Queen Elizabeth II, in a rare televised address on Sunday evening, sought to rally her fellow Britons to confront the coronavirus pandemic with the resolve and self-discipline that have seen the nation through its greatest trials, the New York Times reported.
“I am speaking to you at what I know is an increasingly challenging time,” the queen said in taped remarks from Windsor Castle, where she has sequestered herself against a virus that has infected at least 40,000 people in Britain, including her eldest son and heir, Prince Charles, and Prime Minister Boris Johnson.
The queen called it “a time of disruption in the life of our country: a disruption that has brought grief to some, financial difficulties to many, and enormous changes to the daily lives of us all.”
It was only the fourth time in her 66-year reign that the queen has addressed the British people, apart from her annual Christmas greeting — and it carried a distinct echo of the celebrated radio address her father, George VI, delivered in September 1939, as Britain stood on the brink of war with Germany.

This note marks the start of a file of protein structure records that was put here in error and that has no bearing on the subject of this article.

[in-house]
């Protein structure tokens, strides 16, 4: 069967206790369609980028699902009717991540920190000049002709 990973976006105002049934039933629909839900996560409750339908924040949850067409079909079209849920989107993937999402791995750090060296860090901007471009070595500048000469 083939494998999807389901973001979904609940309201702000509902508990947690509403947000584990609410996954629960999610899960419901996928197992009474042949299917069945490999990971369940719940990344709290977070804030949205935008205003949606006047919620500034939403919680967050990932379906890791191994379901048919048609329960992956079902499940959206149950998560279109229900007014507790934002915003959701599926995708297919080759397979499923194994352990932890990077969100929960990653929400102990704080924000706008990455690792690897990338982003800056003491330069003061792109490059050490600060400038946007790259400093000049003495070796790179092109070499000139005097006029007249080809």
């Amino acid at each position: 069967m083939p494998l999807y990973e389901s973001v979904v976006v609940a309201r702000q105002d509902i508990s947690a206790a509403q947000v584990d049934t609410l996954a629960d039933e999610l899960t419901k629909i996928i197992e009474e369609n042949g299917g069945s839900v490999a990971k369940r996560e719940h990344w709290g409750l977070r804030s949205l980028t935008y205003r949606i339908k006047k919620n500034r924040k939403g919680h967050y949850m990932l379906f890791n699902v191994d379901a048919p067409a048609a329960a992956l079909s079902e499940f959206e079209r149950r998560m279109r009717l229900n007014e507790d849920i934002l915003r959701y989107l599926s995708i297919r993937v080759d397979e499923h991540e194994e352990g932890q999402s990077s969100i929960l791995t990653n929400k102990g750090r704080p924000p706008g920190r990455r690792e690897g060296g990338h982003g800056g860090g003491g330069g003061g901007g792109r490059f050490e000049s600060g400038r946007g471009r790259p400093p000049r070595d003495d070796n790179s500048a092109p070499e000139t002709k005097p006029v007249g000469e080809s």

The queen’s speech, like the king’s eight decades ago, appealed to the quintessential British traits of stoicism and solidarity. It is meant to pull the country together to vanquish an enemy that brings death not in the terrifying bombing raids of the Blitz but in the ordinary encounters of people transmitting a dangerous pathogen.
“I hope in the years to come, everyone will be able to take pride in how they responded to this challenge,” the queen said, “and those who come after us will say that the Britons of this generation were as strong as any. That the attributes of self-discipline, of quiet good-humored resolve and of fellow-feeling still characterize this country.”
Buckingham Palace took extraordinary measures to protect the queen, who turns 94 this month, from infection. She recorded the speech in a large room with only a single camera operator, according to a palace official. The operator wore a mask and gloves while a skeleton crew monitored from another room.
Fears for the queen’s health grew after Prince Charles announced two weeks ago that he was suffering mild symptoms of the virus. He had met his mother on March 12, only a day before his medical advisers assessed that he might have been infectious.
More at the New York Times